[ en-dawr-fin ]
/ ɛnˈdɔr fɪn /
any of a group of peptides occurring in the brain and other tissues of vertebrates, and resembling opiates, that react with the brain's opiate receptors to raise the pain threshold.
Origin of endorphin
1970–75; end(ogenous) (m)orphine, with -ine respelled as -in2
Dictionary.com Unabridged Based on the Random House Unabridged Dictionary, © Random House, Inc. 2019
Examples from the Web for endorphin
I woke disoriented and crabby, without my customary morning jolt of endorphin.Down and Out in the Magic Kingdom|Cory Doctorow
British Dictionary definitions for endorphin
/ (ɛnˈdɔːfɪn) /
any of a class of polypeptides, including enkephalin, occurring naturally in the brain, that bind to pain receptors and so block pain sensation
Word Origin for endorphin
C20: from endo- + morphine
Collins English Dictionary - Complete & Unabridged 2012 Digital Edition © William Collins Sons & Co. Ltd. 1979, 1986 © HarperCollins Publishers 1998, 2000, 2003, 2005, 2006, 2007, 2009, 2012
Medicine definitions for endorphin
[ ĕn-dôr′fĭn ]
Any of a group of peptide hormones that bind to opiate receptors and are found mainly in the brain. Endorphins reduce the sensation of pain and affect emotions.
The American Heritage® Stedman's Medical Dictionary Copyright © 2002, 2001, 1995 by Houghton Mifflin Company. Published by Houghton Mifflin Company.
Science definitions for endorphin
[ ĕn-dôr′fĭn ]
Any of a group of peptide substances secreted by the anterior portion of the pituitary gland that inhibit the perception of painful stimuli. Endorphins act as neurotransmitters in the pain pathways of the brain and spinal cord. Narcotic drugs may stimulate the secretion of endorphins.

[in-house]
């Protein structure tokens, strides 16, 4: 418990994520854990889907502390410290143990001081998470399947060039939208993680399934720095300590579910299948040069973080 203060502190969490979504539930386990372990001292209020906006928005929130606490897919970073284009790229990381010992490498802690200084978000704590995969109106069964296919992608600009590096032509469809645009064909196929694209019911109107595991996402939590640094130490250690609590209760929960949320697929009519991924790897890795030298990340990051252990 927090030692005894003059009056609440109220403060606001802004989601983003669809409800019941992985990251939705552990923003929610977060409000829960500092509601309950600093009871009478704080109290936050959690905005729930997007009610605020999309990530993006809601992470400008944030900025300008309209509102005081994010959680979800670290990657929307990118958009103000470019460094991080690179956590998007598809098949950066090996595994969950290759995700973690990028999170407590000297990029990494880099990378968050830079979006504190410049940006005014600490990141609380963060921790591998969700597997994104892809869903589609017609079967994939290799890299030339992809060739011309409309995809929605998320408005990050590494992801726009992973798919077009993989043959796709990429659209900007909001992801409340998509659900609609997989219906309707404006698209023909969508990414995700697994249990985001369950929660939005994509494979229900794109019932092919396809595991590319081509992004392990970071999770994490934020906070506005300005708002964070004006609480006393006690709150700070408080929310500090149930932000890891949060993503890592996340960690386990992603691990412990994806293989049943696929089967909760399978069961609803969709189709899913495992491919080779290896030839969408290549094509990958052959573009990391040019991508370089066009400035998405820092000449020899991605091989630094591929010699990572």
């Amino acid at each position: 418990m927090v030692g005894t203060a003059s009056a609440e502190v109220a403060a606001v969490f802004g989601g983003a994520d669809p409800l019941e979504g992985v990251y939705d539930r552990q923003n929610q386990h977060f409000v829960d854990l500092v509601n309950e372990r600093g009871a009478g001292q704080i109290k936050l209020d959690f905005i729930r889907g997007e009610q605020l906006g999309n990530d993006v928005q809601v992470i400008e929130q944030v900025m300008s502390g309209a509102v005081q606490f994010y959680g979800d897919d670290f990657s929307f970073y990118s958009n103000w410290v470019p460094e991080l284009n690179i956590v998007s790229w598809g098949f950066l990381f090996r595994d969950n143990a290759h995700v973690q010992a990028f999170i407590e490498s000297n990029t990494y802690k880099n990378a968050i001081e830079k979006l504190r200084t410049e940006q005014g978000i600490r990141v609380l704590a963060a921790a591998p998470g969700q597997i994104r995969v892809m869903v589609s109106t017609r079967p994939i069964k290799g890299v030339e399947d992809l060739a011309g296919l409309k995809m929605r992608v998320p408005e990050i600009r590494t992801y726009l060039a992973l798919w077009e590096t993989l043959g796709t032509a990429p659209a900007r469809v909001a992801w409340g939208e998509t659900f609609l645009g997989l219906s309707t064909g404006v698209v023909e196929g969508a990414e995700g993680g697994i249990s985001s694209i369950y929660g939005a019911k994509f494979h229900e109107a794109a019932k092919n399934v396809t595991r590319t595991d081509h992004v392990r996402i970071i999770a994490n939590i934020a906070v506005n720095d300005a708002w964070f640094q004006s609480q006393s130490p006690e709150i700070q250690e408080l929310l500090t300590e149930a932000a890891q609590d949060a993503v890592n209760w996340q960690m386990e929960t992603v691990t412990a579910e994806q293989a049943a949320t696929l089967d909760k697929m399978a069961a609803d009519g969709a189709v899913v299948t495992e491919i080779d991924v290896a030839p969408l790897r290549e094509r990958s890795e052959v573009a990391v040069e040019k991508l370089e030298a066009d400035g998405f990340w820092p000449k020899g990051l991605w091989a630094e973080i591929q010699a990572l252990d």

A Closer Look
Endorphins are long chains of amino acids, or polypeptides, that are able to bind to the neuroreceptors in the brain and are capable of relieving pain in a manner similar to that of morphine. There are three major types of endorphins: beta-endorphins are found almost entirely in the pituitary gland, while enkephalins and dynorphins are both distributed throughout the nervous system. Scientists had suspected that analgesic opiates, such as morphine and heroin, worked effectively against pain because the body had receptors that were activated by such drugs. They reasoned that these receptors probably existed because the body itself had natural painkilling compounds that also bonded to those receptors. When scientists in the 1970s isolated a biochemical from a pituitary gland hormone that showed analgesic properties, Choh Li, a chemist from Berkeley, California, named it endorphin, meaning the morphine within. Besides behaving as a pain reducer, endorphins are also thought to be connected to euphoric feelings, appetite modulation, and the release of sex hormones. Prolonged, continuous exercise contributes to an increased production of endorphins and, in some people, the subsequent runner's high.
The American Heritage® Science Dictionary Copyright © 2011. Published by Houghton Mifflin Harcourt Publishing Company. All rights reserved.